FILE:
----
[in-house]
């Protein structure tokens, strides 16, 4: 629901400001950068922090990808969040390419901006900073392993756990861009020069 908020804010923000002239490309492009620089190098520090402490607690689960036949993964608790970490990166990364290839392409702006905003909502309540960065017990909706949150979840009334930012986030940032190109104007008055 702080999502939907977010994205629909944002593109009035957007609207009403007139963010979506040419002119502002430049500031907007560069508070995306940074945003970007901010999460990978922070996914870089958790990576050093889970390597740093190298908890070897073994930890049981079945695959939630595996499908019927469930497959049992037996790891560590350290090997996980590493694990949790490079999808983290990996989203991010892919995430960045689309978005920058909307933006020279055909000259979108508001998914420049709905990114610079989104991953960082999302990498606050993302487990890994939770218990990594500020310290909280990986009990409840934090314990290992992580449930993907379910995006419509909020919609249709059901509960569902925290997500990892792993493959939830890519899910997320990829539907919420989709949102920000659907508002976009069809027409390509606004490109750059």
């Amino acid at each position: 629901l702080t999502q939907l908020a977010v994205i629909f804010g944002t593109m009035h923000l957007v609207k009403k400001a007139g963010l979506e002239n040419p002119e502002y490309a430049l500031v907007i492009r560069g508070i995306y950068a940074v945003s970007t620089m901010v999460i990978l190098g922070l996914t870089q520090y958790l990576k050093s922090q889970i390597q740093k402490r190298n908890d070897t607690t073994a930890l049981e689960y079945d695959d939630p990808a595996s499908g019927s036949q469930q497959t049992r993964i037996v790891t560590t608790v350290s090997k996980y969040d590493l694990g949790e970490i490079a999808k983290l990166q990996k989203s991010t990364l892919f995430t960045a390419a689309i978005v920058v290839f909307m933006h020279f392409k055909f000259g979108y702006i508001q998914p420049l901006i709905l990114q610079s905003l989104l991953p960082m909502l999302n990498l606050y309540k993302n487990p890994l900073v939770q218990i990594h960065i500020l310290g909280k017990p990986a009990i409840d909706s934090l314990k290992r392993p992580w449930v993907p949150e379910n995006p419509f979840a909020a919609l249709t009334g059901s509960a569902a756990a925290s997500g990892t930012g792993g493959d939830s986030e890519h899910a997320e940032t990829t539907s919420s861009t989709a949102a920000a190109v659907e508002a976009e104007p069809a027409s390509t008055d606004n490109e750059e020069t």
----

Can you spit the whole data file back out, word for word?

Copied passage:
[in-house]
């Protein structure tokens, strides 16, 4: 629901400001950068922090990808969040390419901006900073392993756990861009020069 908020804010923000002239490309492009620089190098520090402490607690689960036949993964608790970490990166990364290839392409702006905003909502309540960065017990909706949150979840009334930012986030940032190109104007008055 702080999502939907977010994205629909944002593109009035957007609207009403007139963010979506040419002119502002430049500031907007560069508070995306940074945003970007901010999460990978922070996914870089958790990576050093889970390597740093190298908890070897073994930890049981079945695959939630595996499908019927469930497959049992037996790891560590350290090997996980590493694990949790490079999808983290990996989203991010892919995430960045689309978005920058909307933006020279055909000259979108508001998914420049709905990114610079989104991953960082999302990498606050993302487990890994939770218990990594500020310290909280990986009990409840934090314990290992992580449930993907379910995006419509909020919609249709059901509960569902925290997500990892792993493959939830890519899910997320990829539907919420989709949102920000659907508002976009069809027409390509606004490109750059």
């Amino acid at each position: 629901l702080t999502q939907l908020a977010v994205i629909f804010g944002t593109m009035h923000l957007v609207k009403k400001a007139g963010l979506e002239n040419p002119e502002y490309a430049l500031v907007i492009r560069g508070i995306y950068a940074v945003s970007t620089m901010v999460i990978l190098g922070l996914t870089q520090y958790l990576k050093s922090q889970i390597q740093k402490r190298n908890d070897t607690t073994a930890l049981e689960y079945d695959d939630p990808a595996s499908g019927s036949q469930q497959t049992r993964i037996v790891t560590t608790v350290s090997k996980y969040d590493l694990g949790e970490i490079a999808k983290l990166q990996k989203s991010t990364l892919f995430t960045a390419a689309i978005v920058v290839f909307m933006h020279f392409k055909f000259g979108y702006i508001q998914p420049l901006i709905l990114q610079s905003l989104l991953p960082m909502l999302n990498l606050y309540k993302n487990p890994l900073v939770q218990i990594h960065i500020l310290g909280k017990p990986a009990i409840d909706s934090l314990k290992r392993p992580w449930v993907p949150e379910n995006p419509f979840a909020a919609l249709t009334g059901s509960a569902a756990a925290s997500g990892t930012g792993g493959d939830s986030e890519h899910a997320e940032t990829t539907s919420s861009t989709a949102a920000a190109v659907e508002a976009e104007p069809a027409s390509t008055d606004n490109e750059e020069t």